Following the Red Skorba phase (4400-4100 BCE),[1] the Żebbuġ phase (4100-3700 BCE)[2] brings to an end the long period of exclusive village settlement in prehistoric Malta[1] and introduces a new period culminating in the extensive megalithic constructions seen throughout the Maltese islands.[2] The Żebbuġ phase led to the Mġarr phase (3800-3600 BCE).[2]


File:Photo Ellis Hal Salflieni.jpg

The appearance of Żebbuġ Ware towards the end of the Fifth Millennium BCE marks a major break with tradition and may represent a further influx of people.[2] However, there is continuity in other aspects of the local culture such as architecture and sculpture. Decoration is prolific and includes painted designs (red on a cream colored slip), grooves infilled with white paste and incised patterns, including anthropomorphic designs.[2]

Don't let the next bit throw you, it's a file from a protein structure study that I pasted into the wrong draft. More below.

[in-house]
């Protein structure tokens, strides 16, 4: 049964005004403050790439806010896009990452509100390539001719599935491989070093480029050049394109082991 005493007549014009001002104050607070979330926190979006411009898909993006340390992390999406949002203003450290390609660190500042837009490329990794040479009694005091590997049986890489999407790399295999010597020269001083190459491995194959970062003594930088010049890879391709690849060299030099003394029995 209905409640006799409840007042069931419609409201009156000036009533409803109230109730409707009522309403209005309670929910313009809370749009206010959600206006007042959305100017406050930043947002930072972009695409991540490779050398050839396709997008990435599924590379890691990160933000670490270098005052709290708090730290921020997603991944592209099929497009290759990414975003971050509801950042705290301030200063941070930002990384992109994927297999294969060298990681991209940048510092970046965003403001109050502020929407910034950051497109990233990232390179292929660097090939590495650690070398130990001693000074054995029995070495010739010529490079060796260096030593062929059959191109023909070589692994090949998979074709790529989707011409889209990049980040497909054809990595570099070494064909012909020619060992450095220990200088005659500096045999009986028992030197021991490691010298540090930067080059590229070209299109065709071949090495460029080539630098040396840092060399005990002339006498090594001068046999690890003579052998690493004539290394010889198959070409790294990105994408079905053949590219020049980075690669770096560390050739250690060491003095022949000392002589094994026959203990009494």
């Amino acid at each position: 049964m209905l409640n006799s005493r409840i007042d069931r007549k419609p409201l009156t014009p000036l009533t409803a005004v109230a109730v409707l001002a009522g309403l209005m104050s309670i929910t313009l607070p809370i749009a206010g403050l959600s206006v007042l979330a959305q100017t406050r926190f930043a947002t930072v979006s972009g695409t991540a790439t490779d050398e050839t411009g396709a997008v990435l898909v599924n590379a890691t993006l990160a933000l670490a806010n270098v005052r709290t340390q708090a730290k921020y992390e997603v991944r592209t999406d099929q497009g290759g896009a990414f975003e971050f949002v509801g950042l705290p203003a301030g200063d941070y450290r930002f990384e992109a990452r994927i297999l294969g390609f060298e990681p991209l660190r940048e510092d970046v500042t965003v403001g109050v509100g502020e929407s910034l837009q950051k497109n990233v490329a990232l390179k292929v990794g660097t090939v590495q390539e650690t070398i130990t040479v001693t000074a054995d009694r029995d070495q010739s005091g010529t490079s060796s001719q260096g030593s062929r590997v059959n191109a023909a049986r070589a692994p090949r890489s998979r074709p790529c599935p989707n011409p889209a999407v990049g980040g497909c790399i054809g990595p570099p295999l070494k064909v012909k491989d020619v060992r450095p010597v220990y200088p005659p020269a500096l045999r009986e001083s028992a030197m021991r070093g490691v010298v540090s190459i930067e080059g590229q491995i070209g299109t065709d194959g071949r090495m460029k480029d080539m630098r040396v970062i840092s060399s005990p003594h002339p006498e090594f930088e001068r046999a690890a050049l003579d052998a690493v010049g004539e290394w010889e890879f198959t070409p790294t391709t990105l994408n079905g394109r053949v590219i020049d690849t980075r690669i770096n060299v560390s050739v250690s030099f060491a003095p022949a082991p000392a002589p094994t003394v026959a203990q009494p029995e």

The most significant cultural development of this period was the introduction of formal burials in rock-cut chamber tombs and a further elaboration of the cultural customs and cult activities;[1] a difference between purely domestic buildings and ritual space was maintained by means of specifically constructed buildings which came to include the Skorba Temples and the subterranean Hypogeum of Ħal-Saflieni. From the Żebbuġ phase onwards a clear demarcation was made between the everyday domestic and ritual spaces' surface monuments and underground cemeteries were to follow distinct evolutionary trajectories.[1]


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